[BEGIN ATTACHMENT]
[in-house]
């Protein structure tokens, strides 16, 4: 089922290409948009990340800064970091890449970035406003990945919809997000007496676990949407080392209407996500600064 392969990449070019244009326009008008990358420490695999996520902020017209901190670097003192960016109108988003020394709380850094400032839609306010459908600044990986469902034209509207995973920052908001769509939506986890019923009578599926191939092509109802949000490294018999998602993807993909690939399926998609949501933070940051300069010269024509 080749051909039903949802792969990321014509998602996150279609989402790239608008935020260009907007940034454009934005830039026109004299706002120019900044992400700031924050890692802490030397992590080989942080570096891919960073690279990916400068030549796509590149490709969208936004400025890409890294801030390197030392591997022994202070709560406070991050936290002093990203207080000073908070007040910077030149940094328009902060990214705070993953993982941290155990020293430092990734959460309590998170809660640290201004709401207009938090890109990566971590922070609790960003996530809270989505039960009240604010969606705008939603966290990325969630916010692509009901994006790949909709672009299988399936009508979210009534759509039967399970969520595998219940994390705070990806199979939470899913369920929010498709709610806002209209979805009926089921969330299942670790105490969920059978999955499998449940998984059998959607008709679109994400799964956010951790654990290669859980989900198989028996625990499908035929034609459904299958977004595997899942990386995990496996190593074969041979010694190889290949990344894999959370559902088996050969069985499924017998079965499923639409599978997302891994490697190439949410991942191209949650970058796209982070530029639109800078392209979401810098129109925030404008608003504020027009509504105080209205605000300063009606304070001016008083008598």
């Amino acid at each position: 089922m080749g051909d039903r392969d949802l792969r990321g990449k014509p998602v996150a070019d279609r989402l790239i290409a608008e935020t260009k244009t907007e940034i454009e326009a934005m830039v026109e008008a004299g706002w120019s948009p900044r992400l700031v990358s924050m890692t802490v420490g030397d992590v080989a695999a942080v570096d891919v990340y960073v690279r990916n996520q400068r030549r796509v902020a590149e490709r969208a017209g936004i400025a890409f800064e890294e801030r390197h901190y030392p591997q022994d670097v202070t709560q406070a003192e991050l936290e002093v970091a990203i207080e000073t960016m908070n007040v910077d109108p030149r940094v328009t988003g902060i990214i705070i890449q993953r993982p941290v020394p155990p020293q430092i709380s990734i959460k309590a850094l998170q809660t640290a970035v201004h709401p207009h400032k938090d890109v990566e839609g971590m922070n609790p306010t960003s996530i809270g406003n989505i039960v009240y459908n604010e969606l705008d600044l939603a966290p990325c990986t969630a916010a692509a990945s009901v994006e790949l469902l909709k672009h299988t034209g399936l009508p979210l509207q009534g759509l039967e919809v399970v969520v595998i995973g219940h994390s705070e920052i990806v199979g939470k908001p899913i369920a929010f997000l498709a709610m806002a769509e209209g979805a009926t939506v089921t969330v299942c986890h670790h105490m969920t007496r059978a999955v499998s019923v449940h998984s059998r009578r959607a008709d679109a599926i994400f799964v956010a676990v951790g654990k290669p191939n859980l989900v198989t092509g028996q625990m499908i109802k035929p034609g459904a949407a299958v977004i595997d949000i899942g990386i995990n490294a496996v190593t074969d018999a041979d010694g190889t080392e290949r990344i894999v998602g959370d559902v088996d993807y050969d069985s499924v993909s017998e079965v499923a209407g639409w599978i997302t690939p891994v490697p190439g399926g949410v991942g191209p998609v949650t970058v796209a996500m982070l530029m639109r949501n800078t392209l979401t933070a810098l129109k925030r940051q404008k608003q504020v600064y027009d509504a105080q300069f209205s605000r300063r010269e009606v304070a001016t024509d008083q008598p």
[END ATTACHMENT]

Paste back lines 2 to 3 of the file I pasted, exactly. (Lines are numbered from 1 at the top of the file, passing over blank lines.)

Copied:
């Protein structure tokens, strides 16, 4: 089922290409948009990340800064970091890449970035406003990945919809997000007496676990949407080392209407996500600064 392969990449070019244009326009008008990358420490695999996520902020017209901190670097003192960016109108988003020394709380850094400032839609306010459908600044990986469902034209509207995973920052908001769509939506986890019923009578599926191939092509109802949000490294018999998602993807993909690939399926998609949501933070940051300069010269024509 080749051909039903949802792969990321014509998602996150279609989402790239608008935020260009907007940034454009934005830039026109004299706002120019900044992400700031924050890692802490030397992590080989942080570096891919960073690279990916400068030549796509590149490709969208936004400025890409890294801030390197030392591997022994202070709560406070991050936290002093990203207080000073908070007040910077030149940094328009902060990214705070993953993982941290155990020293430092990734959460309590998170809660640290201004709401207009938090890109990566971590922070609790960003996530809270989505039960009240604010969606705008939603966290990325969630916010692509009901994006790949909709672009299988399936009508979210009534759509039967399970969520595998219940994390705070990806199979939470899913369920929010498709709610806002209209979805009926089921969330299942670790105490969920059978999955499998449940998984059998959607008709679109994400799964956010951790654990290669859980989900198989028996625990499908035929034609459904299958977004595997899942990386995990496996190593074969041979010694190889290949990344894999959370559902088996050969069985499924017998079965499923639409599978997302891994490697190439949410991942191209949650970058796209982070530029639109800078392209979401810098129109925030404008608003504020027009509504105080209205605000300063009606304070001016008083008598």
């Amino acid at each position: 089922m080749g051909d039903r392969d949802l792969r990321g990449k014509p998602v996150a070019d279609r989402l790239i290409a608008e935020t260009k244009t907007e940034i454009e326009a934005m830039v026109e008008a004299g706002w120019s948009p900044r992400l700031v990358s924050m890692t802490v420490g030397d992590v080989a695999a942080v570096d891919v990340y960073v690279r990916n996520q400068r030549r796509v902020a590149e490709r969208a017209g936004i400025a890409f800064e890294e801030r390197h901190y030392p591997q022994d670097v202070t709560q406070a003192e991050l936290e002093v970091a990203i207080e000073t960016m908070n007040v910077d109108p030149r940094v328009t988003g902060i990214i705070i890449q993953r993982p941290v020394p155990p020293q430092i709380s990734i959460k309590a850094l998170q809660t640290a970035v201004h709401p207009h400032k938090d890109v990566e839609g971590m922070n609790p306010t960003s996530i809270g406003n989505i039960v009240y459908n604010e969606l705008d600044l939603a966290p990325c990986t969630a916010a692509a990945s009901v994006e790949l469902l909709k672009h299988t034209g399936l009508p979210l509207q009534g759509l039967e919809v399970v969520v595998i995973g219940h994390s705070e920052i990806v199979g939470k908001p899913i369920a929010f997000l498709a709610m806002a769509e209209g979805a009926t939506v089921t969330v299942c986890h670790h105490m969920t007496r059978a999955v499998s019923v449940h998984s059998r009578r959607a008709d679109a599926i994400f799964v956010a676990v951790g654990k290669p191939n859980l989900v198989t092509g028996q625990m499908i109802k035929p034609g459904a949407a299958v977004i595997d949000i899942g990386i995990n490294a496996v190593t074969d018999a041979d010694g190889t080392e290949r990344i894999v998602g959370d559902v088996d993807y050969d069985s499924v993909s017998e079965v499923a209407g639409w599978i997302t690939p891994v490697p190439g399926g949410v991942g191209p998609v949650t970058v796209a996500m982070l530029m639109r949501n800078t392209l979401t933070a810098l129109k925030r940051q404008k608003q504020v600064y027009d509504a105080q300069f209205s605000r300063r010269e009606v304070a001016t024509d008083q008598p």